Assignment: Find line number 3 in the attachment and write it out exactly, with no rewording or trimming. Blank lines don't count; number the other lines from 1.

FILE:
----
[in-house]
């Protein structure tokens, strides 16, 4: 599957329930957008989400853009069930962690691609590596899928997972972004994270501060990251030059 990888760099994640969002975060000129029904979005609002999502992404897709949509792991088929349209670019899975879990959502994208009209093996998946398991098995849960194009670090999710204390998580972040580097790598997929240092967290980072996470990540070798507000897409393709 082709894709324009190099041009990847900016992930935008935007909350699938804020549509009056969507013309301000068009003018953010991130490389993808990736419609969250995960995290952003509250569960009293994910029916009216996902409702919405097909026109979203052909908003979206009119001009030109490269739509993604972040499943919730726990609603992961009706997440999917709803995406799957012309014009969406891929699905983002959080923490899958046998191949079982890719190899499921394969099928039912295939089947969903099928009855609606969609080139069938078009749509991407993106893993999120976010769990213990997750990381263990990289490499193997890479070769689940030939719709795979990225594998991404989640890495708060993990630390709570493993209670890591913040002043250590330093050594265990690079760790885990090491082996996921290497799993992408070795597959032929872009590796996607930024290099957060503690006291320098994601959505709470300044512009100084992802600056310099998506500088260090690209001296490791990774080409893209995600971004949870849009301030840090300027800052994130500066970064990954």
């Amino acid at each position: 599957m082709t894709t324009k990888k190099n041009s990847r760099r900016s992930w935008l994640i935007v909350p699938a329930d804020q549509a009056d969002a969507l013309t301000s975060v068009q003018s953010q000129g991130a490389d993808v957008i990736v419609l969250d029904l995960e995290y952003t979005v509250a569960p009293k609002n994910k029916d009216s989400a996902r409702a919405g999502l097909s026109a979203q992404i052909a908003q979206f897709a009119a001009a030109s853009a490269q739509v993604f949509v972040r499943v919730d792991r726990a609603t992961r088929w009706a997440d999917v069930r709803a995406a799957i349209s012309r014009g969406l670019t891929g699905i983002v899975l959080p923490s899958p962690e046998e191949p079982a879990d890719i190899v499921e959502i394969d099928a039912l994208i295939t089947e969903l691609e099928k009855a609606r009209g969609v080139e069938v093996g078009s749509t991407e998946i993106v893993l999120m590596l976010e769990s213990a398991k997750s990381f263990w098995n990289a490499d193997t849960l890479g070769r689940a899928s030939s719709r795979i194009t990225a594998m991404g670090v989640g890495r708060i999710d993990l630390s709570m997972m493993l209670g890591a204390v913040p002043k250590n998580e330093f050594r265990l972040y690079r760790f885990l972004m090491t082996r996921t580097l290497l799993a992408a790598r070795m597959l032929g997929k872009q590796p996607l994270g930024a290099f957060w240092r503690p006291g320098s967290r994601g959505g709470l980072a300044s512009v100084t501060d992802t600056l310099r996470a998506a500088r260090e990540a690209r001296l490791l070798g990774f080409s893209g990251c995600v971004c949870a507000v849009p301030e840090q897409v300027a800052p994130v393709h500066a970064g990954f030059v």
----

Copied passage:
């Amino acid at each position: 599957m082709t894709t324009k990888k190099n041009s990847r760099r900016s992930w935008l994640i935007v909350p699938a329930d804020q549509a009056d969002a969507l013309t301000s975060v068009q003018s953010q000129g991130a490389d993808v957008i990736v419609l969250d029904l995960e995290y952003t979005v509250a569960p009293k609002n994910k029916d009216s989400a996902r409702a919405g999502l097909s026109a979203q992404i052909a908003q979206f897709a009119a001009a030109s853009a490269q739509v993604f949509v972040r499943v919730d792991r726990a609603t992961r088929w009706a997440d999917v069930r709803a995406a799957i349209s012309r014009g969406l670019t891929g699905i983002v899975l959080p923490s899958p962690e046998e191949p079982a879990d890719i190899v499921e959502i394969d099928a039912l994208i295939t089947e969903l691609e099928k009855a609606r009209g969609v080139e069938v093996g078009s749509t991407e998946i993106v893993l999120m590596l976010e769990s213990a398991k997750s990381f263990w098995n990289a490499d193997t849960l890479g070769r689940a899928s030939s719709r795979i194009t990225a594998m991404g670090v989640g890495r708060i999710d993990l630390s709570m997972m493993l209670g890591a204390v913040p002043k250590n998580e330093f050594r265990l972040y690079r760790f885990l972004m090491t082996r996921t580097l290497l799993a992408a790598r070795m597959l032929g997929k872009q590796p996607l994270g930024a290099f957060w240092r503690p006291g320098s967290r994601g959505g709470l980072a300044s512009v100084t501060d992802t600056l310099r996470a998506a500088r260090e990540a690209r001296l490791l070798g990774f080409s893209g990251c995600v971004c949870a507000v849009p301030e840090q897409v300027a800052p994130v393709h500066a970064g990954f030059v």